Like his counterpart in the NFL, baseball commissioner Rob Manfred is tasked with taking teams’ obvious actions and pretending that something else is going on.
Whereas Roger Goodell insists that Colin Kaepernick isn’t being blackballed — despite overwhelming evidence to the contrary — Manfred contends that multiple teams aren’t tanking — despite a bevy of unsigned free agents for the second consecutive offseason.
“This narrative that our teams aren’t trying is just not supported by the facts,” Manfred told reporters Sunday during a news conference. “Our teams are trying. Every single one of them wants to win. It may look a little different to outsiders because the game has changed, [and] the way that people think about the game, the way people think about putting a winning team together, has changed. But that doesn’t mean they’re not trying.”
I don’t doubt that every single team wants to win.
It’s just far from being the No. 1 priority for most of them, especially in the short-term.
If winning occurs at some point, after a few years of low-priced players and barrel-scraping payrolls, great. If not, oh well: The bottom line will remain plump and juicy from tens of millions in revenue-sharing dollars.
That’s the type of “winning” that most teams prefer, regardless of win-loss records.
“I reject that payroll is a measure of how much teams are trying or how successful that team is going to be,” Manfred said. “Baseball has always been a cyclical business.”
Payroll is unreliable as a predictor of success, but it’s a fair indication of effort. ESPN reports that 60 percent of baseball’s teams are $50 million below the $206 million luxury-tax threshold, and nearly half the teams are $75 million under. Eight teams are more than $100 million shy of the threshold.
Granted, a handful of those clubs could be planning to make runs with five-tool prospects at multiple positions and high-caliber young arms on the mound. But that leaves the vast majority as also-rans, content to field rosters full of questionable youngsters, veterans on the decline, and Quadruple-A players.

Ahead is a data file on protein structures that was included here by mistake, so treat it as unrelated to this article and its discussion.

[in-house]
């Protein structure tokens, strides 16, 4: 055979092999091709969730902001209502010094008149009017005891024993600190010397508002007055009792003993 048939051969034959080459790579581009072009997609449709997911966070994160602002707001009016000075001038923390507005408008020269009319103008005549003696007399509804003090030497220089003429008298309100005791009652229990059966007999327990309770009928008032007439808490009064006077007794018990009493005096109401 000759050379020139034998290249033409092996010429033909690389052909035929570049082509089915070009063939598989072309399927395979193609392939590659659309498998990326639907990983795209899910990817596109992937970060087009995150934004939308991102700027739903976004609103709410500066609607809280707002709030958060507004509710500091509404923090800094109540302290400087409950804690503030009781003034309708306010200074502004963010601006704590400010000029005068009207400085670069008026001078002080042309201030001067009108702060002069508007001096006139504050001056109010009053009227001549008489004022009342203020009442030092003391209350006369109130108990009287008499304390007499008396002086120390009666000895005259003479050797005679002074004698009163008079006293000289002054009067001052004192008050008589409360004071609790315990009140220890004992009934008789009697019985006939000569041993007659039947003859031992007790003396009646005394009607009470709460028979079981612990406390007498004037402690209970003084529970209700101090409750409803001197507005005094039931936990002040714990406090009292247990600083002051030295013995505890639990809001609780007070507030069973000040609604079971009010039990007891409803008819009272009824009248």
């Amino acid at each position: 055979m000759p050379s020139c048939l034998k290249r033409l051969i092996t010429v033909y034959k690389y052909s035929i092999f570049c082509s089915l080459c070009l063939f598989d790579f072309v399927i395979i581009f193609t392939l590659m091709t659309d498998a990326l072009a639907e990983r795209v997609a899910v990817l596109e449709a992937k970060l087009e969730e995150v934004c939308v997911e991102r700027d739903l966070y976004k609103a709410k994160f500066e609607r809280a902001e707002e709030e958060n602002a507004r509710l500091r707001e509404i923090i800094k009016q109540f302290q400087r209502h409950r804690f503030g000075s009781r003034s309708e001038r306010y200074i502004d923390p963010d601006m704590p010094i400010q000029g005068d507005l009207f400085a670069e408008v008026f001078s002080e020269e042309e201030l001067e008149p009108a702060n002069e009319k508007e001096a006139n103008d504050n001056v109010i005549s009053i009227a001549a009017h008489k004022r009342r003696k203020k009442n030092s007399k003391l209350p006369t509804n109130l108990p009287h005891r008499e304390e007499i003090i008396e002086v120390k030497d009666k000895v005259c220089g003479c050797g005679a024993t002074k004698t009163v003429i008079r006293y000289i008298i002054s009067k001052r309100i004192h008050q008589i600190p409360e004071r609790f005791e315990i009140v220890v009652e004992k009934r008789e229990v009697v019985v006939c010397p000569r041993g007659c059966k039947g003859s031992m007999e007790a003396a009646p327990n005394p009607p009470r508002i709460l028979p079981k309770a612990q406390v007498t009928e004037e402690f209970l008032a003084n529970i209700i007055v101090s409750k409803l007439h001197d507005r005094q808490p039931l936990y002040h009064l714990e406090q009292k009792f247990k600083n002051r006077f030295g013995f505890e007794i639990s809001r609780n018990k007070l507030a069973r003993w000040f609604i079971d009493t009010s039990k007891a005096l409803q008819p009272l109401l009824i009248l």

Manfred insults our intelligence by maintaining that teams like the Orioles, Pirates and Rays are trying as hard as, say, the Nationals, even though Washington has spent more this winter ($189 million) than the others’ combined projected payroll this year ($173 million).
Manfred turns a blind eye, but Nationals ace Max Scherzer sees a problem.
“When there’s too many teams not trying to win, that poisons the game,” Scherzer told reporters last week. “It poisons the fan experience and creates bandwagon fans … and that’s not the type of fans you want to create. You want to create the fans that are following the team year in, year out.”
Scherzer said fans must pressure the league to demand more competitiveness. But those who look at the Houston Astros’ and Chicago Cubs’ model of success are unlikely to complain vociferously, figuring that a tank job might work in their city, too.
Manfred said the stagnant free-agent market is partially players’ fault for pronouncing that Bryce Harper could command the sport’s first $400 million contract. If the players can blame themselves for anything, it’s believing that their salaries would rise at the same pace as baseball’s revenues.
Instead, a new mindset has taken hold in front offices and owners’ suites, leaving the players stuck in a system built to control their costs over six years before compensating them as free agents at fair market prices.
“Our biggest mistake was operating under the assumption that the norms that were always in place were going to continue to be respected,” Nationals closer Sean Doolittle told The New York Times last week.
There’s a relatively simple solution that should be on the union’s “must-have” list when the next labor agreement is negotiated. No longer should teams be allowed to spend as little as they desire while raking in revenue. There needs to be a mandatory payroll floor, a designated minimum that each team is required to spend on player salaries.
Attempts at competitive balance are doomed if teams only pay a penalty for overspending, but nothing prevents them from underspending.
Minimum payrolls won’t ensure the return of 10-year contracts worth more than $300 million, pacts that could disappear in a simple market correction. Considering that the majority of those contracts are bad deals at the end, teams’ hesitancy to enter them is understandable, even for young talents like Bryce Harper and Manny Machado. However, the dearth of free-agent signings isn’t about Harper and Machado, whose age and accomplishments make them the most likely candidates for mega-contracts. Teams can try to win without signing those players. But there are too many unsigned free agents for Manfred to convince us that “collusion” — technically or otherwise — isn’t occurring.
Whoever he thinks he’s fooling, it’s not working.
⦁ Deron Snyder writes his award-winning column for The Washington Times on Tuesdays and Thursdays. Follow him on Twitter @DeronSnyder.